Finesse Records initially started off as a digital platform to spread the word about Mexican producers Teen Flirt and Ezekiel’s latest work among their friends back in 2012. They wanted to reach more people than those who came to their house parties, which usually hosted up to 50 people max.
Ever since then, Finesse Records has evolved in many ways. By the beginning of 2012, they were flirting with all kinds of sounds, be it hip-hop, indie pop, straight up electro or balearic house. Later on, they were one of the first crowds to support the sugar-rushed pre-hispanic noise made by their Mad Decent moombah-star and paisano, Javier Estrada. However, at some point, they decided to move on to other more sophisticated cadences highly influenced by future house and the new global bass scene.
This change in aesthetic was reflected not only in their music releases, but also in their body of work, most evidently in their graphic image. We decided to give them a call and see what’s been going on and, ultimately, find out what the hell these regiomontanos are up to for 2014.
Finesse used to offer an eclectic palette of sounds predominantly from Mexico, but later evolved to be a “future-guided” netlabel focused on promoting leading edge electronic music from around the world. Tell us about this change…
Well, we’ve always supported what we like, our close friends, and those projects that we knew just had to be exposed out there.
The evolution of the musical curation of the label had a lot to do with the evolution of the crew itself, due to the integration of new members, and the changes of our own personal musical tastes. It came to a point where we all secretly had side-projects which was when we decided to redirect the premise and concept to: “The new, the weird, the unreleased.”
Will we hear rock pop or traditional house come from the Finesse roster ever again?
We’re always looking to combine sounds and genres. At the end of the day, our best friends have indie rock or house projects, so we never lose contact with —that important side of— the Mexican scene. We’ve actually planned a series of compilations called Finesse Club Compilations that will include these rhythms, designed for the dancefloor.
So, Finesse’s new season includes a very stylish extreme makeover…
While we were planning our second season we met Daniel Ceballos who, besides delighting us with amazing EPs and remixes under the moniker of 1OO1O, took over the identity and graphics of Finesse. We thought it was cool to have our image administered by an artist that understood this new stage of our label, so the redesign and the line of this season are being done by him in its entirety, and the results have been great.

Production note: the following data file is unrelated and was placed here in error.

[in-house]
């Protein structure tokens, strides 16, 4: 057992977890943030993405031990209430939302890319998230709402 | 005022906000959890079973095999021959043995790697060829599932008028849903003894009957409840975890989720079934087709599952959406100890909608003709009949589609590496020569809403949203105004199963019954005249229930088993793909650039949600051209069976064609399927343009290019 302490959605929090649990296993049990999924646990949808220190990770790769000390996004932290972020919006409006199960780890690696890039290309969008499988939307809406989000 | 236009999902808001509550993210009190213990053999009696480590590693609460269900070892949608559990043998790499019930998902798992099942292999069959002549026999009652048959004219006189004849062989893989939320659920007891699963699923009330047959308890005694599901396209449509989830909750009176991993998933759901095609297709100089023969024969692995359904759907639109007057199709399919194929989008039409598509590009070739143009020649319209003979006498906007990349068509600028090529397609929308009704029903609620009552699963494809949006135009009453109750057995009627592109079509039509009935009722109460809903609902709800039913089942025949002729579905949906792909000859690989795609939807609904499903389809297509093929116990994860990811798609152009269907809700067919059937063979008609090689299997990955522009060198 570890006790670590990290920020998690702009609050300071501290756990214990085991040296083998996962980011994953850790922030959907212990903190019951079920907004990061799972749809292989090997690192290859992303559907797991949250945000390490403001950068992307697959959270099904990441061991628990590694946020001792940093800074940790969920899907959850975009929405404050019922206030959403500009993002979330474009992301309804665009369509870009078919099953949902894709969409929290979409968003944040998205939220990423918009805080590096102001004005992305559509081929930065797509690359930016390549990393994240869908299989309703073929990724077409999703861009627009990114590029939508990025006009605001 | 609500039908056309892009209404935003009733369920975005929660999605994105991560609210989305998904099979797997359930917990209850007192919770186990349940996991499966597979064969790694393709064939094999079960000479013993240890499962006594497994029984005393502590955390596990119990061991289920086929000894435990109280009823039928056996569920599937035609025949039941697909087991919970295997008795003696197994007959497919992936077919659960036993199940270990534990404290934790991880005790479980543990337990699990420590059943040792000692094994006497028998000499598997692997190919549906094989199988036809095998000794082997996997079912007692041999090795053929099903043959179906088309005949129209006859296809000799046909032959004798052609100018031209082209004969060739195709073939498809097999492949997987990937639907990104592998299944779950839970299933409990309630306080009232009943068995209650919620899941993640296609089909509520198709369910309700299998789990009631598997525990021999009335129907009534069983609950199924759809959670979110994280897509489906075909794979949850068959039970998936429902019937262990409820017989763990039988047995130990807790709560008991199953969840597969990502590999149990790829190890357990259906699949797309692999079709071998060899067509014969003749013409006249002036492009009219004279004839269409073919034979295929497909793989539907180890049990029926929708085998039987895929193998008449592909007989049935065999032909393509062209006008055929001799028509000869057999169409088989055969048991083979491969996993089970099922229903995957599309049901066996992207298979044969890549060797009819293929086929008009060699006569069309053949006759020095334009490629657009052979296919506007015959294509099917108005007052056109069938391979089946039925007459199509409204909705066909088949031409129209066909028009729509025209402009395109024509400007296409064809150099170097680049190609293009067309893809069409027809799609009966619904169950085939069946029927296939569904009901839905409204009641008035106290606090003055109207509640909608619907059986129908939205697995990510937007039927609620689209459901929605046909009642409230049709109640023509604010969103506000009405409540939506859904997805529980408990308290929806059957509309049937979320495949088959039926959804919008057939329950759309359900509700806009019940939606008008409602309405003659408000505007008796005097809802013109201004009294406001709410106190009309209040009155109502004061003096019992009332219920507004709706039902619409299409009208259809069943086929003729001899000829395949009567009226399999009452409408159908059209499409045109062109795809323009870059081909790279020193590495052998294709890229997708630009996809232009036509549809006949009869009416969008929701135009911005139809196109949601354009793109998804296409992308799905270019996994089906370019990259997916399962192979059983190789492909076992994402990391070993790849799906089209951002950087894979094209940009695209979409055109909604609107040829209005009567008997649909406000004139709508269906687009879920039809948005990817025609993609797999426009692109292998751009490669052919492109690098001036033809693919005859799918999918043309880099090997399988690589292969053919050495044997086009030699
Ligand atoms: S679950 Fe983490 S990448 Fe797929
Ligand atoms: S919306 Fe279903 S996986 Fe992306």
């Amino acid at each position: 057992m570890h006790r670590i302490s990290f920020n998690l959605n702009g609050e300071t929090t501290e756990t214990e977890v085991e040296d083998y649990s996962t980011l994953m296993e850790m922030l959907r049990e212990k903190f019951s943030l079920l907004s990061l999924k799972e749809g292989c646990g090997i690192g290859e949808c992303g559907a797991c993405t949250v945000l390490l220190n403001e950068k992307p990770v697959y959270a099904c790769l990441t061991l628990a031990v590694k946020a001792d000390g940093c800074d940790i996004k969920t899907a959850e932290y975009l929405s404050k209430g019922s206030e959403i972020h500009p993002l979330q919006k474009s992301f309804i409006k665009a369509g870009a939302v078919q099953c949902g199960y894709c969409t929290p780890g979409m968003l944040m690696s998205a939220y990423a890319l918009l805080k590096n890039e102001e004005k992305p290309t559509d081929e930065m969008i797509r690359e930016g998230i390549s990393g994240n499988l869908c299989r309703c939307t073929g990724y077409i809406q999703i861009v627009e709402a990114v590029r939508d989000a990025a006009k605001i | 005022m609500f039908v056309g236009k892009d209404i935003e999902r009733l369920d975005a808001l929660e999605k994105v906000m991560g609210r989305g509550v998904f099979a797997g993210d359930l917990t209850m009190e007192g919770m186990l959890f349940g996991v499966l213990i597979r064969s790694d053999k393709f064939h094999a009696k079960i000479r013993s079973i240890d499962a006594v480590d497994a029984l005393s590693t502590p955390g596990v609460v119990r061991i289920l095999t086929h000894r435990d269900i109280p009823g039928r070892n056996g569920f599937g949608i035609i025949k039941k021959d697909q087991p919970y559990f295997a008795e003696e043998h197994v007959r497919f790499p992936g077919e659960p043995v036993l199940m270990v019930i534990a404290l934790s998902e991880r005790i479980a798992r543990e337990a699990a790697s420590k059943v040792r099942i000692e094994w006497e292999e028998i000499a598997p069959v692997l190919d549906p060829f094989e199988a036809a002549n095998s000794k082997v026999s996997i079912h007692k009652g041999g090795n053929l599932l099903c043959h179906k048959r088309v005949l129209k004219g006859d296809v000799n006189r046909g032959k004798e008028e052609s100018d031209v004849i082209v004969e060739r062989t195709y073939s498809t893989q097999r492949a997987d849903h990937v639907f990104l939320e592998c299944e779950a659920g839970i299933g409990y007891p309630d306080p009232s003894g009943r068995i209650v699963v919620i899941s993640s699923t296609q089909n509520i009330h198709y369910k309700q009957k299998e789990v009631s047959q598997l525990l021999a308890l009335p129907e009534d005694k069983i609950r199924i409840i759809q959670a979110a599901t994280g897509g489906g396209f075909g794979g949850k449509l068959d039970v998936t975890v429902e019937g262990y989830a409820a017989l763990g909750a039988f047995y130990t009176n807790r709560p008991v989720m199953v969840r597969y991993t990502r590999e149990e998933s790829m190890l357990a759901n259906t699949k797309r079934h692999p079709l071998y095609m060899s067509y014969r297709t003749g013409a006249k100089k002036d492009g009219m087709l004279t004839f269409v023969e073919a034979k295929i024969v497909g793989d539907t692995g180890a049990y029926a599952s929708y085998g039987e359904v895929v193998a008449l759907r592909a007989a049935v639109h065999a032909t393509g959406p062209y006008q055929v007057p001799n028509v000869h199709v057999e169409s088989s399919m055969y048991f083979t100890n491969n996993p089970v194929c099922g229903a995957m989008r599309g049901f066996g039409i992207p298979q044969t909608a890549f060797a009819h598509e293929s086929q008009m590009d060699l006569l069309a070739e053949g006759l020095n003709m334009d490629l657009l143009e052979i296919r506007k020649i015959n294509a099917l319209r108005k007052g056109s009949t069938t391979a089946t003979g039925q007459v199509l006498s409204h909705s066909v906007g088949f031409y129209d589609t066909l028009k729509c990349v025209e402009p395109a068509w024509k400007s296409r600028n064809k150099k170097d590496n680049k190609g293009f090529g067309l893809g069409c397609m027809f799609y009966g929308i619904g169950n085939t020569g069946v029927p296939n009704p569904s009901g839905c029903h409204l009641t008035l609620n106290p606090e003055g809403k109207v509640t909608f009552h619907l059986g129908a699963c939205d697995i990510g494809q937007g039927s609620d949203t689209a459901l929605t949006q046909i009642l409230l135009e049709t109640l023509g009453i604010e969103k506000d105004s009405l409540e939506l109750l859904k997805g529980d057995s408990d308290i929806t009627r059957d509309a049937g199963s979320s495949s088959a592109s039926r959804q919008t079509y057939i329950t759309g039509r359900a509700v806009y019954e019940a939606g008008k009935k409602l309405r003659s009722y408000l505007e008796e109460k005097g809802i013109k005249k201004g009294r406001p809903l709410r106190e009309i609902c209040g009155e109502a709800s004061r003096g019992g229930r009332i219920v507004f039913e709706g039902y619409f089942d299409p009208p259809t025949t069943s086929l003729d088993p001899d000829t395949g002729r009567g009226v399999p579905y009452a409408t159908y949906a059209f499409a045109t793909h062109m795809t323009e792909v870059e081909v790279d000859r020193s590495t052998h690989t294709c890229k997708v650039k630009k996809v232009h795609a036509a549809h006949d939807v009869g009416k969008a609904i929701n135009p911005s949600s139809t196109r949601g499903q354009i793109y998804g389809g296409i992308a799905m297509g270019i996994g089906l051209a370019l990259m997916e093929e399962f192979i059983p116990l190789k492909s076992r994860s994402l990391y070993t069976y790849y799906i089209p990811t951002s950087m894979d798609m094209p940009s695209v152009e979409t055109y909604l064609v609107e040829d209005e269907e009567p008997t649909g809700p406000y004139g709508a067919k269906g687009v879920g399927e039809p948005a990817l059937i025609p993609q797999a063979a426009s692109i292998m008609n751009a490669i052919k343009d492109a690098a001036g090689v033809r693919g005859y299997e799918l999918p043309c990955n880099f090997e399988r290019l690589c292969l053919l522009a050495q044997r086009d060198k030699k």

How does the label currently operate?
Everybody does all kinds of things. At this moment, Ezekiel has been busy with his personal projects and his career as a producer, which has clearly been paying off. If we had to define our roles it would be something like this:
Teen Flirt is the director of Finesse, he’s in charge of setting the goals and has the last word when it comes to directive aspects.
1OO1O is now in charge of the web communication and design of the label.
Cruz Lee takes care of things getting done. He is the production director and all alternative projects.
And last but not least, Adrian Be is Finesse’s A&R, he’s in charge of discovering, listening and hooking up new magnificent releases for Finesse.
Does Finesse get involved with the musical videos of the roster?
Not really, Finesse is DIY-based, so our artists take care of the production of their materials and we take care of getting it to the public and promoting it amongst our media partners.
What does your musical curation consist of? Do you follow hunches or established aesthetics?
We love music, and each of us have a variety of tastes, but we believe that the parameters and aesthetics were more than clear this last season. You can tell how our personal musical taste points towards bass and futuristic stuff.
Do you get a lot of demos or do you hand-pick Finesse’s talent?
We get a lot of demos and we search for more. We have a “sharing group” of sorts, which is where we share our findings and decide on who to get in touch with.
So, if I’m a producer or designer and I want to collaborate with you guys, what’s the best way to approach to Finesse Records?
Send your (music) proposal to: demos [at] finesse [dot] mx. We’re always up-to-date with that e-mail.
Are there any other labels based in Latin America that you admire and respect?
And lastly, what’s the next step for Finesse Records?
New music in physical format, merchandise, tours, collaborations, etc. We suggest you stay tuned through our social networks, which is where you’ll find out about everything Finesse.
For more information: www.finesse.mx